Southpaw satisfaction: Sizemore doesn't have many flaws in his game, but his performance against left-handed pitching was certainly one of them. He hit just .214 off lefties last year.

This spring, Sizemore made improvement against left-handers a focus of his work in the cage. And if the past two games are any indication, that work is paying off.

On Wednesday, Sizemore singled off reliever Andrew Sisco in the sixth and homered off Matt Thornton in the seventh. On Thursday, with left-hander Mark Buehrle on the mound, Sizemore led off the game with his third homer in three games.

"He's a guy who, if he has something to attack, he'll attack it," manager Eric Wedge said of Sizemore. "We've seen some of the returns of that already."

Pick your poison: Bringing in left-handed relievers to face Sizemore wasn't the only move White Sox manager Ozzie Guillen made that blew up in his face Wednesday. He twice had Travis Hafner intentionally walked to bring up Victor Martinez. When he did so the first time, in the fourth inning, Martinez responded with an RBI single that gave the Tribe a 5-3 lead.

Martinez has looked pretty walk-worthy his own self in the season's first two games. He's notched six hits in eight at-bats with five RBIs.

"It's important for him to remain patient himself and not try to do too much," Wedge said. "In the early going, he's done that."

Tribe tidbits: With the left-hander Buehrle on the mound for the Sox, Wedge went with his predominantly right-handed lineup for Thursday's getaway game. Jason Michaels started in left field and the No. 2 spot, while Ryan Garko made his '07 debut, starting at first and batting sixth. ... Wedge was careful with his words about home-plate umpire Larry Vanover's strike zone during Wednesday's game. It was not exactly pitcher-friendly in the early innings. "When you have two sinkerball pitchers [Jake Westbrook and Jon Garland, who both struggled] who are not able to get calls in the bottom of the strike zone," Wedge said, "it has an ill-effect." ... The first-pitch temperature for Thursday's game was 35 degrees with 25-mph winds. It was cold, but still a slight improvement over the 31-degree temperature Wednesday. "This is like Key West compared to yesterday," Wedge said. ... Three of the Indians' four full-season Minor League affiliates opened their seasons Thursday. Top prospect Adam Miller was slated to start for Triple-A Buffalo, but that game was postponed.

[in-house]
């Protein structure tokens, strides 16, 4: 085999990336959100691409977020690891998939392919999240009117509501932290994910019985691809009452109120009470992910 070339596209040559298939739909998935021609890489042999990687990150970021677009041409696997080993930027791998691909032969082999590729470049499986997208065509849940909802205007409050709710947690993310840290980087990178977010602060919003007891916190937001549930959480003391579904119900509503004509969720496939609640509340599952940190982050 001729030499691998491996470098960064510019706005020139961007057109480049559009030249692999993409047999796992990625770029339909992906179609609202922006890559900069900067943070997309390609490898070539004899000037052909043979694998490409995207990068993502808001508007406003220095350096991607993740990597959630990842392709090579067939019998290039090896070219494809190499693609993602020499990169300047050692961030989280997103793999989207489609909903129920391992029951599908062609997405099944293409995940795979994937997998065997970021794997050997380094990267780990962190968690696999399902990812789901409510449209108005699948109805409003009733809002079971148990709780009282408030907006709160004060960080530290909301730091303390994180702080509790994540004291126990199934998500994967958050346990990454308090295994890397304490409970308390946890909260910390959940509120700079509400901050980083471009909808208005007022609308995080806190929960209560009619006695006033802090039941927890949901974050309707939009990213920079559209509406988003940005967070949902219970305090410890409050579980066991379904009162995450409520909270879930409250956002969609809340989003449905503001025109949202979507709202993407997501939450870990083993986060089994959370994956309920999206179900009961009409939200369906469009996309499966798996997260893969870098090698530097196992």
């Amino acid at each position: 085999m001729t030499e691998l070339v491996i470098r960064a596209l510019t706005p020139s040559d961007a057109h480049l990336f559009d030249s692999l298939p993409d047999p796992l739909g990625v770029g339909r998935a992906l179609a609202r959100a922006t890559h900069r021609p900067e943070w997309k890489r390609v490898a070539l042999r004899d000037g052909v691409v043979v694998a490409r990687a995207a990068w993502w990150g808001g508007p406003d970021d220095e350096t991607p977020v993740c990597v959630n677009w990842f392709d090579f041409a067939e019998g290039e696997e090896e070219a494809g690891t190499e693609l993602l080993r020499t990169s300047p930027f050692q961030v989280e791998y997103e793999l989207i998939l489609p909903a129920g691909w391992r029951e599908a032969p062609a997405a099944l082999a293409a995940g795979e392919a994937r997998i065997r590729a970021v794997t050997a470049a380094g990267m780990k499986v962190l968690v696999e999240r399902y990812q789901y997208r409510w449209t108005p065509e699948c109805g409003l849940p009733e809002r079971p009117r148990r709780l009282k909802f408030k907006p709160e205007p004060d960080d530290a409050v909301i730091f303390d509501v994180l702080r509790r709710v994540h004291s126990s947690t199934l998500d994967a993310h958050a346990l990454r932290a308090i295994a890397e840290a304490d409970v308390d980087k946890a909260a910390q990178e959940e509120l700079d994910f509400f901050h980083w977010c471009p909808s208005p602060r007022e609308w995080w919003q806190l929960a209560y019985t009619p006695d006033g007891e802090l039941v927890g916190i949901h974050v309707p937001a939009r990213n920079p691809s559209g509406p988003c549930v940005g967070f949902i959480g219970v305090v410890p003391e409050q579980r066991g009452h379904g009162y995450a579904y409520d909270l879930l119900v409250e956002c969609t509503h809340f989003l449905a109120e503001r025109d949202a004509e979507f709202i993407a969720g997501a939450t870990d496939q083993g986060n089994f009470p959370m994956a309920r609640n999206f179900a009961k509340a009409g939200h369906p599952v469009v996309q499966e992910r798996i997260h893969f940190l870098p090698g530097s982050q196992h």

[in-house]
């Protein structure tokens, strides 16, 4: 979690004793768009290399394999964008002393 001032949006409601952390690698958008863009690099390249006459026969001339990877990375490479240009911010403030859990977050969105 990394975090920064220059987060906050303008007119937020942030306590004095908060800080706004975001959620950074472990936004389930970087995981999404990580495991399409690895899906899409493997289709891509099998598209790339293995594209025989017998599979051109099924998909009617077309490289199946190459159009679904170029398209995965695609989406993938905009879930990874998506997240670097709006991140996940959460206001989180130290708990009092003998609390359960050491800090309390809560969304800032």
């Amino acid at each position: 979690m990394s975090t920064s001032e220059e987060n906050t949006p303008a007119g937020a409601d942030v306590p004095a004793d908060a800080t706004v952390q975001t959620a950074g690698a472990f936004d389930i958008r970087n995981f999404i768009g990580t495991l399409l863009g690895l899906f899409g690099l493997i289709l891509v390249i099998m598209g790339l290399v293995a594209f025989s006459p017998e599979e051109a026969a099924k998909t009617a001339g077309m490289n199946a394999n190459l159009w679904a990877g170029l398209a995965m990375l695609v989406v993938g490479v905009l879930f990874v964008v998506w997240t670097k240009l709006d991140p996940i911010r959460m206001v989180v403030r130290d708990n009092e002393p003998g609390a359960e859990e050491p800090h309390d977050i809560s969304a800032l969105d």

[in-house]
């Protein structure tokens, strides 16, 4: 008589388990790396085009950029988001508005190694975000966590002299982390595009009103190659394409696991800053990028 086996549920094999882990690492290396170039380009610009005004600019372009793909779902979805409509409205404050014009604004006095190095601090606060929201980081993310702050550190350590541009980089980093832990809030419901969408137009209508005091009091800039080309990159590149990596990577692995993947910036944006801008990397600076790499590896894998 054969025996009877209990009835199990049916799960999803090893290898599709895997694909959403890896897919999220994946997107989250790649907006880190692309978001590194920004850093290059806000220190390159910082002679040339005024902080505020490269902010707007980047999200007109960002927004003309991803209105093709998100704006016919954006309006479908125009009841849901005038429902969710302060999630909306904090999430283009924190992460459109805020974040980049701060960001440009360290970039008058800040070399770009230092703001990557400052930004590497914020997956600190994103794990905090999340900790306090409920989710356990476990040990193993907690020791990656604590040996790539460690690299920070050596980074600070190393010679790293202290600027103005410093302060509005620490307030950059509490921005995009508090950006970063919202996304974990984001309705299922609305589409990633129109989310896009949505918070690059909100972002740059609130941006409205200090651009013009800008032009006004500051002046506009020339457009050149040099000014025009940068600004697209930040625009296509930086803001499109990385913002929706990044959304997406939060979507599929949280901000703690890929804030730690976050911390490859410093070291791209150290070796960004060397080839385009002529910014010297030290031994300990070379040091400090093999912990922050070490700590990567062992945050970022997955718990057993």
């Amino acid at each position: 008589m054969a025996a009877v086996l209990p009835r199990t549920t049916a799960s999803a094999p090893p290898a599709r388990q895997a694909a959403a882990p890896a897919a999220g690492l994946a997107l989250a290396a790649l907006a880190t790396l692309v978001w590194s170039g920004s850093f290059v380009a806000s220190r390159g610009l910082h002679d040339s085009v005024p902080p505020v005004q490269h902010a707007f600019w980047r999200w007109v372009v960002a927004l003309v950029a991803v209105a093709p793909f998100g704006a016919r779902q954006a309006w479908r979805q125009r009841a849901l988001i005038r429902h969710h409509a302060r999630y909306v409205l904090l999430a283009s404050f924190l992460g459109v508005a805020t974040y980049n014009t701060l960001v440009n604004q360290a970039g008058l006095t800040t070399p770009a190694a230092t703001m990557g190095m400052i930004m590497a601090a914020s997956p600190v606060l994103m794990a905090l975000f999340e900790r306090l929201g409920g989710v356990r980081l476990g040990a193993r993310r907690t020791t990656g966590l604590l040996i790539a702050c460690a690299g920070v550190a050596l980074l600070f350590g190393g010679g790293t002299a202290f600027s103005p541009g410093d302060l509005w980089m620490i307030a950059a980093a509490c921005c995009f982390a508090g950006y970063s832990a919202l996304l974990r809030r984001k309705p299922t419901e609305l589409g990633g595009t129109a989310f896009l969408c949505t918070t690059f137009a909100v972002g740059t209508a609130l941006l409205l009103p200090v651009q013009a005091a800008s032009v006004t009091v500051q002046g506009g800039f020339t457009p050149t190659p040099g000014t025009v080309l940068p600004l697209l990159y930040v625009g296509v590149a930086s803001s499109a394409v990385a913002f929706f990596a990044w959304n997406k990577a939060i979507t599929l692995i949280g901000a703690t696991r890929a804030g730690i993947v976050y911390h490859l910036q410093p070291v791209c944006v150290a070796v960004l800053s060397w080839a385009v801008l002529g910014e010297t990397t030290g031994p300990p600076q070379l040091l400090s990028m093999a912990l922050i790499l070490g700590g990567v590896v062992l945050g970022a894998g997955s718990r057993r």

And the answer is: Russell Branyan (2001), Kevin Mitchell (1997) and Albert Belle (1995) all hit homers in the first two games of a season.

On deck: The Indians reach the long, winding road home Friday. They're scheduled to play their home opener at 4:05 p.m. ET against the Mariners, though the forecast is calling for snow showers. Right-hander Paul Byrd will get the starting nod opposite left-hander Horacio Ramirez. All fans braving the cold will receive a magnet schedule for their efforts.

Anthony Castrovince is a reporter for MLB.com. This story was not subject to the approval of Major League Baseball or its clubs.